After finishing and really enjoying the woven spider web hand embroidery technique I used for the eyes on the giraffe and hippo for Baby Connor's quilt,
I decided it was the best technique for the elephant on Baby William's quilt. (FULL quilts HERE).
And since I had a few questions about it, I thought I'd share the technique with anyone interested.
Woven Spider Web Embroidery
The foundation for this is a bunch of straight stitches. They look like spokes of a wheel. I liked five for the eye which when it is finished is approx. 3-4 mm diameter. Note: The larger your design the more number of spokes you will need.
Make your straight stitches come to the same center point.
I used a second color just for instructional purposes, but you will use the same thread you started with to make the spokes!
You will start weaving the embroidery floss/thread over and under each spoke. Pull the stitches snugly towards the center.
Keep going over and under, over and under.
It will keep building like this.
You will keep weaving until all the spokes are completely covered.
It will look different depending on how loose or compact you pulled your thread.
Options: Any type of thread, yarn, or ribbon!
Uses: Flowers, wheels, circles, and dots.
Whipped Spider Web Embroidery
(aka Ribbed or Backstitch Spider Web)
Guess what? It starts out the SAME way as the Woven Spider Web. The only difference is that you can do odd or even amount of spokes. For the purpose of this tutorial, I just did five spokes.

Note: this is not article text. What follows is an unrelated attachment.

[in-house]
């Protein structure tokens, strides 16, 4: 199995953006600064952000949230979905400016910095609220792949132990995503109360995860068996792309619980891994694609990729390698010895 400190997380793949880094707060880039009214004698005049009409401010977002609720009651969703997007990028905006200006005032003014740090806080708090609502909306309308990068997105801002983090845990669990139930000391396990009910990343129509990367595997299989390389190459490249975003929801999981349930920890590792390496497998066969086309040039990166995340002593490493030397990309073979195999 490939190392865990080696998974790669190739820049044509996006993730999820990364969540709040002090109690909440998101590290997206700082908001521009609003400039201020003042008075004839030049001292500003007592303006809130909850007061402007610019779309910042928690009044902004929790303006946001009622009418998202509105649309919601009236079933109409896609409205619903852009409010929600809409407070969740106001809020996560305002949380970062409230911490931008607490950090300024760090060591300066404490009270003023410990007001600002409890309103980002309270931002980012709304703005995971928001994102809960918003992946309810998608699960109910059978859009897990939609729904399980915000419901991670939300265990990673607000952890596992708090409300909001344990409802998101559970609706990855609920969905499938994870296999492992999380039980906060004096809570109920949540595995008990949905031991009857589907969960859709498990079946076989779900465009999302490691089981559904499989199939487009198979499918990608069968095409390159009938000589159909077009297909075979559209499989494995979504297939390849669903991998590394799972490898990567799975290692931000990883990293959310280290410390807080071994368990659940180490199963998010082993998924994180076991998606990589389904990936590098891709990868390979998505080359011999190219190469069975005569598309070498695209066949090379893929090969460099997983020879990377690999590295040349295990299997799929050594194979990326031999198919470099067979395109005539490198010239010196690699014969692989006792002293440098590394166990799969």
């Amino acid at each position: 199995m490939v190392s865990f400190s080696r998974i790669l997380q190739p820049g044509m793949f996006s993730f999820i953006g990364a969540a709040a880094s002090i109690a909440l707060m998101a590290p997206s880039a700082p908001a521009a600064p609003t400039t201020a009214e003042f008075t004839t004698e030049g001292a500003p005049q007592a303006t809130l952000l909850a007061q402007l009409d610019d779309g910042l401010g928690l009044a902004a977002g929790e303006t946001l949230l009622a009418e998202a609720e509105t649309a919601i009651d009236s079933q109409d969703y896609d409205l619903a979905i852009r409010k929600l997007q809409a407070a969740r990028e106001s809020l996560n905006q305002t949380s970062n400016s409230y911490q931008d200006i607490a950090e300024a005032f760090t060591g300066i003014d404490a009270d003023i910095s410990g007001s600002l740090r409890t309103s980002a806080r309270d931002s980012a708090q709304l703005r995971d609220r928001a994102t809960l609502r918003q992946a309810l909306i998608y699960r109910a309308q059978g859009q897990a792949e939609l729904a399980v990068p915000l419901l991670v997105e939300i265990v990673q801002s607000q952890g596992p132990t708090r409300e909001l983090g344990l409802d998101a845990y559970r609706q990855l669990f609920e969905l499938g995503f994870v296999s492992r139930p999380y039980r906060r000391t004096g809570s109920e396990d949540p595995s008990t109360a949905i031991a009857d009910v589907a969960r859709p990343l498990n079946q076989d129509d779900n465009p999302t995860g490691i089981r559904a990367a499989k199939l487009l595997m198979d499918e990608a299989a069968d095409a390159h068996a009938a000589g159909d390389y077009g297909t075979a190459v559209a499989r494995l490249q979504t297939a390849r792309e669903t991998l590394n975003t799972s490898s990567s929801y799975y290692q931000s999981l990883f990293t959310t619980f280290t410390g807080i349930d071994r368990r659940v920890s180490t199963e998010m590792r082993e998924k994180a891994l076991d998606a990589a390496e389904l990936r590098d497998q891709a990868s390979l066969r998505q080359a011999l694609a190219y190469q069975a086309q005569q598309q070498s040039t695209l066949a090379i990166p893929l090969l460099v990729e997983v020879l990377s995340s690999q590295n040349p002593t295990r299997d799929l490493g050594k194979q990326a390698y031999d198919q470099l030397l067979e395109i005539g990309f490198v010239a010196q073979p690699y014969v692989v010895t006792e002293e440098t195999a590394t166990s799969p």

This happens to be a bit more tricky, so I labeled each spoke with a number.
To begin with, you will see that above you will go UNDER two spokes (1 and 2).
Then (see below) you will "backstitch" over spoke 2,
then UNDER the next two spokes (2 and 3).
The embroidery floss SHOULD be wrapped around spoke 2 (see arrow above).
After you have gone UNDER spoke 2 and 3, you will "backstitch" over spoke 3.
Under spoke 3 and 4. Backstitch over spoke 4.
Under spoke 4 and 5. Backstitch over spoke 5.
After a few rotations, you will start to see that each spoke will be covered and a nice spider web look in between each spoke.
And like the woven web, you will continue until all of your spokes are completely covered.
Options: Any type of thread/yarn
Uses: I contemplated this, but didn't really like it for eyes. I think it would be better suited for flowers, spider webs, wheels, and of course circles and dots!
Just a reminder, I used two different colors for instructional purposes, but you should use the same thread throughout!
And if you are wondering, I strictly use embroidery floss, and usually just use the basic DMC brand you can pick up from your local hobby/fabric store! I have used it for 14 years now, and it hasn't ever bothered me!
Feel free to ask any questions! Hope this was helpful!